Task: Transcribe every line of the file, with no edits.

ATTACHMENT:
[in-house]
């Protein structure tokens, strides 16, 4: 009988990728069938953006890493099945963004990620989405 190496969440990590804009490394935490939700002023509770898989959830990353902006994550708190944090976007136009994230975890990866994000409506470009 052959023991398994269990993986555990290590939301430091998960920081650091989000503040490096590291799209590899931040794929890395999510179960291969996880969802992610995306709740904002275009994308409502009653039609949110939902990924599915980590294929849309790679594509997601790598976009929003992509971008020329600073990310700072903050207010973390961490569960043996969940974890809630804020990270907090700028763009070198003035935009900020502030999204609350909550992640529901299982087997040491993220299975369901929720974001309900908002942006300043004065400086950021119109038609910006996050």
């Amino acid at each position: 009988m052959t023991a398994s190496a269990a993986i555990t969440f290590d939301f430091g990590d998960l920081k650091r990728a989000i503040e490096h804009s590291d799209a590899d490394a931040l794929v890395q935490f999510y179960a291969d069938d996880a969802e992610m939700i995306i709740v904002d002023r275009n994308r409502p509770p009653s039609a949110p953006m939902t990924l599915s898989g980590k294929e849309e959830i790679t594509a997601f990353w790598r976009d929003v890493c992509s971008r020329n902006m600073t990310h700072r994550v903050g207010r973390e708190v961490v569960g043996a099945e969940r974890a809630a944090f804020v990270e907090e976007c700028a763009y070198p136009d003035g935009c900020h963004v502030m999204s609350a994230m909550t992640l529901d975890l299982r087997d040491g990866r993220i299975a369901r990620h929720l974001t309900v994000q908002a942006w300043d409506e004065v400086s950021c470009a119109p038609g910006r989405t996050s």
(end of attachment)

[in-house]
């Protein structure tokens, strides 16, 4: 009988990728069938953006890493099945963004990620989405 190496969440990590804009490394935490939700002023509770898989959830990353902006994550708190944090976007136009994230975890990866994000409506470009 052959023991398994269990993986555990290590939301430091998960920081650091989000503040490096590291799209590899931040794929890395999510179960291969996880969802992610995306709740904002275009994308409502009653039609949110939902990924599915980590294929849309790679594509997601790598976009929003992509971008020329600073990310700072903050207010973390961490569960043996969940974890809630804020990270907090700028763009070198003035935009900020502030999204609350909550992640529901299982087997040491993220299975369901929720974001309900908002942006300043004065400086950021119109038609910006996050």
């Amino acid at each position: 009988m052959t023991a398994s190496a269990a993986i555990t969440f290590d939301f430091g990590d998960l920081k650091r990728a989000i503040e490096h804009s590291d799209a590899d490394a931040l794929v890395q935490f999510y179960a291969d069938d996880a969802e992610m939700i995306i709740v904002d002023r275009n994308r409502p509770p009653s039609a949110p953006m939902t990924l599915s898989g980590k294929e849309e959830i790679t594509a997601f990353w790598r976009d929003v890493c992509s971008r020329n902006m600073t990310h700072r994550v903050g207010r973390e708190v961490v569960g043996a099945e969940r974890a809630a944090f804020v990270e907090e976007c700028a763009y070198p136009d003035g935009c900020h963004v502030m999204s609350a994230m909550t992640l529901d975890l299982r087997d040491g990866r993220i299975a369901r990620h929720l974001t309900v994000q908002a942006w300043d409506e004065v400086s950021c470009a119109p038609g910006r989405t996050s």